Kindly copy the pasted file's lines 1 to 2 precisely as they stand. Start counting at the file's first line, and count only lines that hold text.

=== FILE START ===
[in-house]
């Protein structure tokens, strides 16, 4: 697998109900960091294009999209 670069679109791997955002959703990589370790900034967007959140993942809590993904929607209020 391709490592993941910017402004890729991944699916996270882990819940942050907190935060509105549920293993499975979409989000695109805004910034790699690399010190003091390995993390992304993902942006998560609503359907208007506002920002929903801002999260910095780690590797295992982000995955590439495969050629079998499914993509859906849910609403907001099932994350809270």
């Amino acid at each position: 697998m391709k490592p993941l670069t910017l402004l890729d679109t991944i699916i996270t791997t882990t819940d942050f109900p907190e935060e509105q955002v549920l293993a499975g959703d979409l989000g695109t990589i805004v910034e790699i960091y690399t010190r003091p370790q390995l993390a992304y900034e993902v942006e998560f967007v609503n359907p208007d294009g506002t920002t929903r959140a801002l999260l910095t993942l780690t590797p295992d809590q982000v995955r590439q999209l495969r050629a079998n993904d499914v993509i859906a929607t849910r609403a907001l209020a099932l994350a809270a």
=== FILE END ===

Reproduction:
[in-house]
């Protein structure tokens, strides 16, 4: 697998109900960091294009999209 670069679109791997955002959703990589370790900034967007959140993942809590993904929607209020 391709490592993941910017402004890729991944699916996270882990819940942050907190935060509105549920293993499975979409989000695109805004910034790699690399010190003091390995993390992304993902942006998560609503359907208007506002920002929903801002999260910095780690590797295992982000995955590439495969050629079998499914993509859906849910609403907001099932994350809270």